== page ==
Ponchos are a preference for many walking a Camino de Santiago. They cover your top half and, depending on the style you purchase, they can cover you and your backpack.
There's also an option to get a poncho that only covers your backpack. And, some packs have a poncho style covering built into them that you can unfurl in the event of rainy weather.
As with everything you'll pack, weight is a consideration. But, more important than weight for some is comfort. When I walked the Via de La Plata, we only had 2 days of rain (in 7 weeks). At the time I was walking, some friends I met on my Camino had a friend walking the France Way. It rained for 30 days straight for the friend.
I packed a poncho, and was glad to have it for my two rainy days. I wore my rain jacket and then wore the poncho over me and my pack. I stayed dry from the rain, but got rather sweaty with so many layers of clothing and jackets. So, it was a trade off.
Pullovers are also great. Especially the ones that pack tight into their own pockets.
As with so many items. I highly recommend that you get out and hike with your selections before heading to Spain. So, on a rainy day, put on your gear and wear a jacket, see how it goes. Put on your gear and wear a poncho on another rainy-day hike and see how that goes. Practice hiking with it in different combinations until you find what you like the best.
How light can you go? That’s the question to contemplate. We tend to carry too much, which only makes the weeks or months of walking a camino more difficult. On my first camino, I chose a 50-liter Osprey pack. I loved the backpack—the support elements, the construction, the way it felt on my back, the balance, and even the placement of the outer pockets. My goal was to get the contents and pack to around or under 20 pounds. I came close (22 pounds). And, by the second day, I was choosing things I’d packed to leave behind. By the end of the first week, I’d dropped nearly 5 pounds of stuff.
My recommendation: start with a smaller backpack in the first place. I’ve already purchased a new pack for my next camino. It’s only 40 liters. Having the smaller pack to start with will force me to remember to go as light and lean as possible.
What you should look for and consider while choosing a backpack?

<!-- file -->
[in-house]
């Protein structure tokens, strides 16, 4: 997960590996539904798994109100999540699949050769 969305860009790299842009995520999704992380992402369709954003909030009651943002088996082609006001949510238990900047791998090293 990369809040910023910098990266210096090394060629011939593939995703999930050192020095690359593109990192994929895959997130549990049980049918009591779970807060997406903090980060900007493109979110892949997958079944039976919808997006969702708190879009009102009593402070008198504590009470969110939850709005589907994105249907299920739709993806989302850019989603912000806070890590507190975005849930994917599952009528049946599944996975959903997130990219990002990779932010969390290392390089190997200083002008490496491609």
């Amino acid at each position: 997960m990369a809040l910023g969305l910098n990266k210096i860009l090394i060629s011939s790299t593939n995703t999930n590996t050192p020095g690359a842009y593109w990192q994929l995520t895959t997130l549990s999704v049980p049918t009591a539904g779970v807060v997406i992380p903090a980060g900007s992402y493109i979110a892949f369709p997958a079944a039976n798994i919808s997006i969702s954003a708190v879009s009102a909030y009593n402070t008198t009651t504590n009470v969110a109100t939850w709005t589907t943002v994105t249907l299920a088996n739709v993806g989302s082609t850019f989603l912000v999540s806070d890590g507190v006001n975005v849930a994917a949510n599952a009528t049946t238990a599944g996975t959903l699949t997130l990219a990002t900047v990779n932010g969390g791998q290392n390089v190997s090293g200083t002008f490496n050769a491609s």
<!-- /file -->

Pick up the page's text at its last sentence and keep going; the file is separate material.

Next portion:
Will you carry a platypus (or similar water bag) in your pack? If so, you’ll want a backpack that can accommodate that inclusion. I like to carry refillable water bottles instead (they remind me to drink more often, and maintaining hydration is important. So, for me, I like large, mesh outer pockets that accommodate water bottles.
Easily adjustable straps. There’s a learning curve to adjusting your pack. And, as you travel, you’ll want to adjust and readjust the alignment of your pack. You won’t always pack your belongings the same way; your body is going to adjust during the walk (most of us lose weight while we walk, so the pack will fit us differently as we go); your going to experience the tension of the bag differently based on how you’ve slept and the condition of your feet.
Lumbar/lower back support is important. I like the Osprey packs because they offer back support that’s framed out. It keeps the bulk of the pack off your back, allowing air to travel between your back and the pack. It also directs the weight of the pack off your shoulders and down to your waist. This gives you a lower center of gravity and thus a more comfortable walking experience.
Outer straps and room for hooks and carabiner clips. You might want to carry your sleep sack/sleeping bag on the outside of your backpack and will need the ability to secure it to your pack.
Access points. How do you like to access your belongings? Through the side or through the top. Do you want a pack that opens completely, or one with the fewest access points (with only a top access point, there are fewer possible leak points during rainy weather).
Outer and inner pockets for different types of storage.
Built in rain cover. Having a pack with its own rain cover simply makes life easier. Even if you choose to also utilize a large poncho that covers your pack, having the second layer of defense against rain is a good thing.
Good quality, tear resistant construction.
What other elements do you look for in a backpack?